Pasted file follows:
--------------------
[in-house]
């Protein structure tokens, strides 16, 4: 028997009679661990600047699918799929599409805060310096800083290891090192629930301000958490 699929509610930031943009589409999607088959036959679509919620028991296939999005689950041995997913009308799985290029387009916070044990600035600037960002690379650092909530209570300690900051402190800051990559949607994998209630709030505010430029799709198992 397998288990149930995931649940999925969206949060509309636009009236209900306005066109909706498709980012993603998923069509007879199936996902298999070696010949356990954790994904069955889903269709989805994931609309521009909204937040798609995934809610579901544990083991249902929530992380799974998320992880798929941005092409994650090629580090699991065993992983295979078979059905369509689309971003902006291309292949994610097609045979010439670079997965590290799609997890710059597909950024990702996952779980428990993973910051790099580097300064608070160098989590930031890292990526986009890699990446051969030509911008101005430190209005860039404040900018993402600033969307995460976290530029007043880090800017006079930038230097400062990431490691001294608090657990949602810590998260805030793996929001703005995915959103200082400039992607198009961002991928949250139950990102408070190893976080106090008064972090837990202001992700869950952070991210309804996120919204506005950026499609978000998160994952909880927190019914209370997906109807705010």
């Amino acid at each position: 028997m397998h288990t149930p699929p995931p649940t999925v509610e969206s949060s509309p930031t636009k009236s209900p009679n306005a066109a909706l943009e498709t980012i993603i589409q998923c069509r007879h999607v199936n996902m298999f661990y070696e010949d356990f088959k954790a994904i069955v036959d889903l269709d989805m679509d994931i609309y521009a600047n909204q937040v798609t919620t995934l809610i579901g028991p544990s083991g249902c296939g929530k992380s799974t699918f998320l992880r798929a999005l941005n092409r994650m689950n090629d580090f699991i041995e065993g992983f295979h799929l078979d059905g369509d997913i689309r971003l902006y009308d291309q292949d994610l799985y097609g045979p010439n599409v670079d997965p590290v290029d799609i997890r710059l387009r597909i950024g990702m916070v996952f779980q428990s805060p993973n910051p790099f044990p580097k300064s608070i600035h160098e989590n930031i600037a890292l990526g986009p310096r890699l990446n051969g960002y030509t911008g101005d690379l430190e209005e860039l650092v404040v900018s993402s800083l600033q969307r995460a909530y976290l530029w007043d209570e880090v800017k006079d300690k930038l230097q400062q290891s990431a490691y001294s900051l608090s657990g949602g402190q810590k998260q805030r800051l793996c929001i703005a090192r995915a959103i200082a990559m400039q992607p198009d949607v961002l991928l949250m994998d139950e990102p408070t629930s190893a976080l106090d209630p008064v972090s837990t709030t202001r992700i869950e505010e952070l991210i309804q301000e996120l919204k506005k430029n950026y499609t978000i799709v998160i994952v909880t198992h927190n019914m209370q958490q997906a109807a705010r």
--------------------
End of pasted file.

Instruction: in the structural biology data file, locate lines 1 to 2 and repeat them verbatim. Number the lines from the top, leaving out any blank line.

[in-house]
């Protein structure tokens, strides 16, 4: 028997009679661990600047699918799929599409805060310096800083290891090192629930301000958490 699929509610930031943009589409999607088959036959679509919620028991296939999005689950041995997913009308799985290029387009916070044990600035600037960002690379650092909530209570300690900051402190800051990559949607994998209630709030505010430029799709198992 397998288990149930995931649940999925969206949060509309636009009236209900306005066109909706498709980012993603998923069509007879199936996902298999070696010949356990954790994904069955889903269709989805994931609309521009909204937040798609995934809610579901544990083991249902929530992380799974998320992880798929941005092409994650090629580090699991065993992983295979078979059905369509689309971003902006291309292949994610097609045979010439670079997965590290799609997890710059597909950024990702996952779980428990993973910051790099580097300064608070160098989590930031890292990526986009890699990446051969030509911008101005430190209005860039404040900018993402600033969307995460976290530029007043880090800017006079930038230097400062990431490691001294608090657990949602810590998260805030793996929001703005995915959103200082400039992607198009961002991928949250139950990102408070190893976080106090008064972090837990202001992700869950952070991210309804996120919204506005950026499609978000998160994952909880927190019914209370997906109807705010």